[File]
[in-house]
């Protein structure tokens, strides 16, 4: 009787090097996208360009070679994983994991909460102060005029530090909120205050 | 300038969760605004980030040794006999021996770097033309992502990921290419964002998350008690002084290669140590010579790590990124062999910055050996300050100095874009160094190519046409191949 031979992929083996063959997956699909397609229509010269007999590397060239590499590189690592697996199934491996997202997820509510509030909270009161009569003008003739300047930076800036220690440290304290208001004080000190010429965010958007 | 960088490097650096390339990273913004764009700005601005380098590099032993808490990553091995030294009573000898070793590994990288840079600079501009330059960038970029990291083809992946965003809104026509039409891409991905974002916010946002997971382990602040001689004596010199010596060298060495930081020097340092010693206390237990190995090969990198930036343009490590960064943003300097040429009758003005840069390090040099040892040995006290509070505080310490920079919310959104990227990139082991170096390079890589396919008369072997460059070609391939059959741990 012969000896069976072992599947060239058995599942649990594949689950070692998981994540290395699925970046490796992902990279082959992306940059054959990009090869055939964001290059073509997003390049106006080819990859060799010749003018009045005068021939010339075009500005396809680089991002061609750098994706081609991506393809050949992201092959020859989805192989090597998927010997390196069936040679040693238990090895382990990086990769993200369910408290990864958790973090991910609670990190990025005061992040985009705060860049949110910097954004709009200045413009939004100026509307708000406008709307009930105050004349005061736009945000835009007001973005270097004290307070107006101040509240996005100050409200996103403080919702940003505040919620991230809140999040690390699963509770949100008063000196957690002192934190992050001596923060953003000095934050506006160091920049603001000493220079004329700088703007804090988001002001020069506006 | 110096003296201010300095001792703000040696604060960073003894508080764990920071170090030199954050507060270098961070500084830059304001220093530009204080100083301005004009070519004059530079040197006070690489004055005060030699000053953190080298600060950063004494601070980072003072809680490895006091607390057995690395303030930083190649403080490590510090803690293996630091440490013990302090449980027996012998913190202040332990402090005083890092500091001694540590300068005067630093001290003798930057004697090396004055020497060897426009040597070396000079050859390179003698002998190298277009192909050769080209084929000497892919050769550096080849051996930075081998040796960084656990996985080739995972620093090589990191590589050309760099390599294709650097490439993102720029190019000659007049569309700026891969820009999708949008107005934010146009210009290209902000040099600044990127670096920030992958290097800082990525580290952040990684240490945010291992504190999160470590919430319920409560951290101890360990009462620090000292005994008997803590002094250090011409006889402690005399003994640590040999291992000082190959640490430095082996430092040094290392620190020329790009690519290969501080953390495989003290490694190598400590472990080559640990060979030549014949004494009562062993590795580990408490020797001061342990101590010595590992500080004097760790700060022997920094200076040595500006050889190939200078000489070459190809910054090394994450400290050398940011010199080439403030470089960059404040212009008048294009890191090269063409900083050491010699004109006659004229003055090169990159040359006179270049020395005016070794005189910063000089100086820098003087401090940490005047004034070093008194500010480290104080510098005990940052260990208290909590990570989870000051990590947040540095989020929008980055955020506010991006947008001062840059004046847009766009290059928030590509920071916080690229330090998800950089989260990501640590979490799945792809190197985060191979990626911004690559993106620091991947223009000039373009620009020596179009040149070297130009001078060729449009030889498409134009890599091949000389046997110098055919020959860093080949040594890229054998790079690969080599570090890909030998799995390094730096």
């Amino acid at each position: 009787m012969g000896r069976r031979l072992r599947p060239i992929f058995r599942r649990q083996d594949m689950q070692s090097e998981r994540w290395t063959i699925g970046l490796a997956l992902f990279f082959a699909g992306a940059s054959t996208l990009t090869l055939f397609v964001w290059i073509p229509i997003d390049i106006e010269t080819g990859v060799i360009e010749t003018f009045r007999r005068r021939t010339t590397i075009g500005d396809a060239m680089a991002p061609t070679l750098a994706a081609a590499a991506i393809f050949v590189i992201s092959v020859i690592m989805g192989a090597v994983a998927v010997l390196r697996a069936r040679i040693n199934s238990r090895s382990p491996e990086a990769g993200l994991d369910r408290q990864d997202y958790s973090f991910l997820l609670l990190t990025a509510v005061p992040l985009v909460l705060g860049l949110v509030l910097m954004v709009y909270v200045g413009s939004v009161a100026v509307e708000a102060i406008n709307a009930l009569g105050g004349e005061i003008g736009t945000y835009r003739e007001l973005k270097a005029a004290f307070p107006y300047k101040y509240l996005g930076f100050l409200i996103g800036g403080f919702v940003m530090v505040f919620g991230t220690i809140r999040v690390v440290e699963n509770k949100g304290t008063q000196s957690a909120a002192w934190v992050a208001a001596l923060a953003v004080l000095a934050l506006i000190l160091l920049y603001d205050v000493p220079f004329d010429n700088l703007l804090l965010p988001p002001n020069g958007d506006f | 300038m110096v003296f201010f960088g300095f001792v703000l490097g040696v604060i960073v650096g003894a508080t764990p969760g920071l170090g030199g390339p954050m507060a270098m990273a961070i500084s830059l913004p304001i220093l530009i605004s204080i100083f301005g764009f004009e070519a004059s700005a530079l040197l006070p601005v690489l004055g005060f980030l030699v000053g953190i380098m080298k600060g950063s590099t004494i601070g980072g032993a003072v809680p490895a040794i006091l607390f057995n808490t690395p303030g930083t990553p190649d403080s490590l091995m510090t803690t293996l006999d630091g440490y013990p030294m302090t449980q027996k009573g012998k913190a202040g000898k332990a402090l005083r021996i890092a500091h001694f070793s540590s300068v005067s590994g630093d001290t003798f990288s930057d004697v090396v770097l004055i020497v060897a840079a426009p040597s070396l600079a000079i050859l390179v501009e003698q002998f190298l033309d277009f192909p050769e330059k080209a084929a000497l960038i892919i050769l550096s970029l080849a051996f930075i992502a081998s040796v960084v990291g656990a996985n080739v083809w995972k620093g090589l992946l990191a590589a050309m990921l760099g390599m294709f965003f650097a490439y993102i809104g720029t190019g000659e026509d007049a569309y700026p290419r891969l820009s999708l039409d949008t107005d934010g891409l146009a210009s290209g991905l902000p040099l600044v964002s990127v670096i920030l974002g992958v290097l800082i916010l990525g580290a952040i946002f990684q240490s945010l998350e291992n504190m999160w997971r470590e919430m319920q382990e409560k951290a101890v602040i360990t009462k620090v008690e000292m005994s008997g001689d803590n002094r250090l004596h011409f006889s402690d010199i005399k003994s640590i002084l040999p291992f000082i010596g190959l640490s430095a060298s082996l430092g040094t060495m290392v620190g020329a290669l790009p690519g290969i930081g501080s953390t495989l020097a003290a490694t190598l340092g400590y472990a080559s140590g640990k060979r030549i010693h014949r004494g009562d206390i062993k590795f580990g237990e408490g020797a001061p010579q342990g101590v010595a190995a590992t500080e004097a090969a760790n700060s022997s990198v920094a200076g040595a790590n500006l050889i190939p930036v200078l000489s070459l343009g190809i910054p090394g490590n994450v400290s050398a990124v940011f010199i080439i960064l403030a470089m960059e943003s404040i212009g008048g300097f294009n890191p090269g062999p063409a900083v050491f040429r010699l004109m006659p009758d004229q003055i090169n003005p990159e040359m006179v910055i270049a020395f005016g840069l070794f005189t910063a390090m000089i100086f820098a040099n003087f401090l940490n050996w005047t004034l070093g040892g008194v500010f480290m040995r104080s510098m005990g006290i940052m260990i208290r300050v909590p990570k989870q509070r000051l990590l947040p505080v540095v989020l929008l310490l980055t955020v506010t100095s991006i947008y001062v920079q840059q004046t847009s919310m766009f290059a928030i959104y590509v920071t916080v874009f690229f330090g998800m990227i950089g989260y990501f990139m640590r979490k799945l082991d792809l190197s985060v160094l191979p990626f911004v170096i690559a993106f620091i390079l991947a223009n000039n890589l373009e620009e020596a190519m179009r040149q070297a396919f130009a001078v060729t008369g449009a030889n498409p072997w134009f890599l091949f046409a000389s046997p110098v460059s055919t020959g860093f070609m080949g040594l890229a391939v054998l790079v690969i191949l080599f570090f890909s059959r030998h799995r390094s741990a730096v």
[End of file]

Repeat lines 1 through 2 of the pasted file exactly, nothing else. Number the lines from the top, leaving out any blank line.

[in-house]
């Protein structure tokens, strides 16, 4: 009787090097996208360009070679994983994991909460102060005029530090909120205050 | 300038969760605004980030040794006999021996770097033309992502990921290419964002998350008690002084290669140590010579790590990124062999910055050996300050100095874009160094190519046409191949 031979992929083996063959997956699909397609229509010269007999590397060239590499590189690592697996199934491996997202997820509510509030909270009161009569003008003739300047930076800036220690440290304290208001004080000190010429965010958007 | 960088490097650096390339990273913004764009700005601005380098590099032993808490990553091995030294009573000898070793590994990288840079600079501009330059960038970029990291083809992946965003809104026509039409891409991905974002916010946002997971382990602040001689004596010199010596060298060495930081020097340092010693206390237990190995090969990198930036343009490590960064943003300097040429009758003005840069390090040099040892040995006290509070505080310490920079919310959104990227990139082991170096390079890589396919008369072997460059070609391939059959741990 012969000896069976072992599947060239058995599942649990594949689950070692998981994540290395699925970046490796992902990279082959992306940059054959990009090869055939964001290059073509997003390049106006080819990859060799010749003018009045005068021939010339075009500005396809680089991002061609750098994706081609991506393809050949992201092959020859989805192989090597998927010997390196069936040679040693238990090895382990990086990769993200369910408290990864958790973090991910609670990190990025005061992040985009705060860049949110910097954004709009200045413009939004100026509307708000406008709307009930105050004349005061736009945000835009007001973005270097004290307070107006101040509240996005100050409200996103403080919702940003505040919620991230809140999040690390699963509770949100008063000196957690002192934190992050001596923060953003000095934050506006160091920049603001000493220079004329700088703007804090988001002001020069506006 | 110096003296201010300095001792703000040696604060960073003894508080764990920071170090030199954050507060270098961070500084830059304001220093530009204080100083301005004009070519004059530079040197006070690489004055005060030699000053953190080298600060950063004494601070980072003072809680490895006091607390057995690395303030930083190649403080490590510090803690293996630091440490013990302090449980027996012998913190202040332990402090005083890092500091001694540590300068005067630093001290003798930057004697090396004055020497060897426009040597070396000079050859390179003698002998190298277009192909050769080209084929000497892919050769550096080849051996930075081998040796960084656990996985080739995972620093090589990191590589050309760099390599294709650097490439993102720029190019000659007049569309700026891969820009999708949008107005934010146009210009290209902000040099600044990127670096920030992958290097800082990525580290952040990684240490945010291992504190999160470590919430319920409560951290101890360990009462620090000292005994008997803590002094250090011409006889402690005399003994640590040999291992000082190959640490430095082996430092040094290392620190020329790009690519290969501080953390495989003290490694190598400590472990080559640990060979030549014949004494009562062993590795580990408490020797001061342990101590010595590992500080004097760790700060022997920094200076040595500006050889190939200078000489070459190809910054090394994450400290050398940011010199080439403030470089960059404040212009008048294009890191090269063409900083050491010699004109006659004229003055090169990159040359006179270049020395005016070794005189910063000089100086820098003087401090940490005047004034070093008194500010480290104080510098005990940052260990208290909590990570989870000051990590947040540095989020929008980055955020506010991006947008001062840059004046847009766009290059928030590509920071916080690229330090998800950089989260990501640590979490799945792809190197985060191979990626911004690559993106620091991947223009000039373009620009020596179009040149070297130009001078060729449009030889498409134009890599091949000389046997110098055919020959860093080949040594890229054998790079690969080599570090890909030998799995390094730096």